At a time when we are all feeling the squeeze, there are still ways in which you can support your favourite charities.
Features editor Joni Ager suggests 10 ways to help without spending a penny.
Through your bank account
There is a way you can give money to charity without actually giving away your own money.
The Market Harborough Building Society, which has a branches across Northamptonshire, offers its customers a Cransley Hospice Account.
The building society will make a donation equating to one per cent of the account’s average balance each year. This money is paid by the company, not taken from the account holder.
The hospice received £6,500 through Cransley Hospice Accounts last year.
There are all sorts of used and unwanted items charities can make some money from.
Mobile phones, old stamps and foreign currency can all be given to charities who in turn recycle them or exchange them for cash.
For example, an old phone which would otherwise be collecting dust in a drawer somewhere might be worth £3 or £4.
Diana Patrick, fundraiser at Cransley Hospice, said: “This is stuff that would otherwise go out with the rubbish.”
Doing your laundry
It sounds hard to believe, but you can even donate to charity simply by taking your washing to a laundrette.
Ecospin Laundry Services, which is in Eskdaill Street, Kettering, has agreed to give £1 to Cransley for every duvet that is brought in to be cleaned this year.
To find out more call Ecospin on 01536 411906.
Get web savvy
A car dealership has pledged to donate money to Cransley Hospice for every person who follows them on Twitter or becomes their Facebook friend.
Croyland Car Megastore in Rushden is aiming to donate £10,000 to the charity through the scheme, which also serves as good publicity for the company.
Spring clean your wardrobe
It’s obvious from the number of charity bags that come through our letterboxes that charities can make cash from our old clothes.
Charities including the Warwickshire and Northamptonshire Air Ambulance, the British Heart Foundation and the NSPCC all do doorstep collections where they will take away your old clothes, shoes and bags and recycle them for money.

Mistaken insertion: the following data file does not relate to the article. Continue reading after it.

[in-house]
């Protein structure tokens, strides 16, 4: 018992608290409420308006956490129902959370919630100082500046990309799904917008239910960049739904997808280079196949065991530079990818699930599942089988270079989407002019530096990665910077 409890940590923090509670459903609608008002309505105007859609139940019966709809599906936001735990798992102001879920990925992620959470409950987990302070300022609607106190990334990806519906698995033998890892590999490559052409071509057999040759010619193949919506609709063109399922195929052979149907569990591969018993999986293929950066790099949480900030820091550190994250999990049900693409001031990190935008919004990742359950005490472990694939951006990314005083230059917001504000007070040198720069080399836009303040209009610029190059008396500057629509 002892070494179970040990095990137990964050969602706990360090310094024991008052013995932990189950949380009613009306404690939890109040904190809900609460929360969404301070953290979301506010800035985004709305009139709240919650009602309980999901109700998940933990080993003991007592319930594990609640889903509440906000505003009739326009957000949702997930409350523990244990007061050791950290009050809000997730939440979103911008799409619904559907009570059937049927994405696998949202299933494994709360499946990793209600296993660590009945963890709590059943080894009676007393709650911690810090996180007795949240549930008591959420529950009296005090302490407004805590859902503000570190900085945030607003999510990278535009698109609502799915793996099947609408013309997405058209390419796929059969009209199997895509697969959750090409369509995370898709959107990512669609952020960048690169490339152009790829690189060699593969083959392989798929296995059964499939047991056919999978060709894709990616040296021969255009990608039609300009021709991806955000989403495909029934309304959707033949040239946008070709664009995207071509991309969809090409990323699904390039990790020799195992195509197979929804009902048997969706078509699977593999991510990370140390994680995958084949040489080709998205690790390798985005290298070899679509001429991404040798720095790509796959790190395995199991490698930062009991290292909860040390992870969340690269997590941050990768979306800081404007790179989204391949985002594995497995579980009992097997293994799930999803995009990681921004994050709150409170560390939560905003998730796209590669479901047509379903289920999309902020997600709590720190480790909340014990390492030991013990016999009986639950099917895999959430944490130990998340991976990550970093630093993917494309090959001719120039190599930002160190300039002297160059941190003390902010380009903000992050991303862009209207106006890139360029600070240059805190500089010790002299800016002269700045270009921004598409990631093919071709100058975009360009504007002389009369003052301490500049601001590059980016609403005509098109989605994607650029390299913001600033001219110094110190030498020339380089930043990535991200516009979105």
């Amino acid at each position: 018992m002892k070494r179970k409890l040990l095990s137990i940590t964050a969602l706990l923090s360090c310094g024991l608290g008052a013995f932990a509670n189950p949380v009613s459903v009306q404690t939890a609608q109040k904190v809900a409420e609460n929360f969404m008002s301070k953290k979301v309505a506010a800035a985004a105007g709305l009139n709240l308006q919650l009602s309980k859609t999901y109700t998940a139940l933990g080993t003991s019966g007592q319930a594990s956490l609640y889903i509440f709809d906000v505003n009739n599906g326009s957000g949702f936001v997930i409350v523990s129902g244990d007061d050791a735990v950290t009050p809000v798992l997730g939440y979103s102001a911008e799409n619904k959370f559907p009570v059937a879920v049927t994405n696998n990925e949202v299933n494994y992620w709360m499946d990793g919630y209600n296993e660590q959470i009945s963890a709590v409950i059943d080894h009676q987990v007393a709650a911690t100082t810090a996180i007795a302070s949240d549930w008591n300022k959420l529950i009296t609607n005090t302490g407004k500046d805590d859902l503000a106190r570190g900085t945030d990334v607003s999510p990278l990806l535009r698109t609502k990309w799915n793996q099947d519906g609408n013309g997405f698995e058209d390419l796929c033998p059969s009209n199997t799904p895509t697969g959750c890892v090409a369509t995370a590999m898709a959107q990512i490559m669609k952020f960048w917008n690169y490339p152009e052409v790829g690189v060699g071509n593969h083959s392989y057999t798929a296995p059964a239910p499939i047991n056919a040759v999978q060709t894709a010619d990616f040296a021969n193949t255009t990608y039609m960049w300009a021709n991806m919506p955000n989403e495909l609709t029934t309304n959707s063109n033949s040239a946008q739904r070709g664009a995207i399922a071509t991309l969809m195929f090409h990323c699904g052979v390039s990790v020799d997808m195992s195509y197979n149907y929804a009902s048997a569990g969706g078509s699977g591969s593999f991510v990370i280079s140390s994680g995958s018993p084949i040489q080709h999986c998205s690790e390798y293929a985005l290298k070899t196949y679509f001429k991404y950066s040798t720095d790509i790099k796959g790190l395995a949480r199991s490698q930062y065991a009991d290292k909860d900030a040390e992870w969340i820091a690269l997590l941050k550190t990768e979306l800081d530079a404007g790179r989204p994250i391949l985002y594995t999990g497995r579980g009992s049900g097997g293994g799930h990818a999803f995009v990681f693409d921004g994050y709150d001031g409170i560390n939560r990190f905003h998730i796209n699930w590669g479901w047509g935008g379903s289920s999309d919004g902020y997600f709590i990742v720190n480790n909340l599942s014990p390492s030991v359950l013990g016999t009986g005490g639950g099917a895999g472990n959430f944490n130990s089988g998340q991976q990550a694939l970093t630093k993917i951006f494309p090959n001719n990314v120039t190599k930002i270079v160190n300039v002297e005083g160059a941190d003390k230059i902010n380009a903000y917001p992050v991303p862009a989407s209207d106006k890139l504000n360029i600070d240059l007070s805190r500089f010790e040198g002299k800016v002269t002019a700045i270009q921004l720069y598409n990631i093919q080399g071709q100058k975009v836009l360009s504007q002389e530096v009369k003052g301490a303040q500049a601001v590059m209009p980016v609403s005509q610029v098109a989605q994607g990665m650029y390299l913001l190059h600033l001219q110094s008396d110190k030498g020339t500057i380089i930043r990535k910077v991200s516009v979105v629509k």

Unwanted clothes in good condition can also be old in their charity shops.
Give up your time
There are countless ways in which you can help a charity by giving up your time as a volunteer.
You could help out in a charity shop – sorting clothes and greeting customers – or become a volunteer driver, collecting clothing donations.
Cransley is also looking for cake bakers. It sells cakes to raise money at its coffee mornings and pamper days.
Rally your colleagues
Many companies support charity events, such as Jeans for Genes Day, or raise money for causes like Sport Relief.
You could nominate a charity of the year and hold a series of events to raise money for that cause, from cake sales to sponsored challenges.
If you are supporting a breast cancer charity, try a wear pink day, or encourage your male colleagues to take part in Movember which raises money for prostate cancer charities.
Don’t bin it
If you have a pile of unwanted Christmas gifts, from a jumper that doesn’t fit to a set of toiletries you’ll never use, give them to charity.
These items can always be given away as raffle prizes or sold in a charity shop to raise money.
Set up a clothing bank
Get rid of the need for charity collection bags once and for all by arranging for a clothing bank to be set up in your workplace car park.
Cransley Hospice has clothing banks it can provide for any companies with the space in their car park.
Sacrifice your birthday gifts
Instead of accepting Christmas or birthday presents, ask your loved ones to make a donation to a charity in your name.
Charities can make use of Gift Aid to increase the amount they receive. For example, a £5 donation can be worth just over £6 to a charity.